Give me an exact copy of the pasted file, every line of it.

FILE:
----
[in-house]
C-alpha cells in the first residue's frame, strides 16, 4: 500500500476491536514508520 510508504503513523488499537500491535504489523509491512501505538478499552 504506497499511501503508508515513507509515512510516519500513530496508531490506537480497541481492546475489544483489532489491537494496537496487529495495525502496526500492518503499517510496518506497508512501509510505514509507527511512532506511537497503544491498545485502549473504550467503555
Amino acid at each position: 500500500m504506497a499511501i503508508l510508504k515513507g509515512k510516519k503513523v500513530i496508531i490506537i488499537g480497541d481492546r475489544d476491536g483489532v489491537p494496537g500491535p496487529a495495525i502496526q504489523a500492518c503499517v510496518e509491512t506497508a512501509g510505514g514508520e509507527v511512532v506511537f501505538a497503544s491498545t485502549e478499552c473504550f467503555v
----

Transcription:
[in-house]
C-alpha cells in the first residue's frame, strides 16, 4: 500500500476491536514508520 510508504503513523488499537500491535504489523509491512501505538478499552 504506497499511501503508508515513507509515512510516519500513530496508531490506537480497541481492546475489544483489532489491537494496537496487529495495525502496526500492518503499517510496518506497508512501509510505514509507527511512532506511537497503544491498545485502549473504550467503555
Amino acid at each position: 500500500m504506497a499511501i503508508l510508504k515513507g509515512k510516519k503513523v500513530i496508531i490506537i488499537g480497541d481492546r475489544d476491536g483489532v489491537p494496537g500491535p496487529a495495525i502496526q504489523a500492518c503499517v510496518e509491512t506497508a512501509g510505514g514508520e509507527v511512532v506511537f501505538a497503544s491498545t485502549e478499552c473504550f467503555v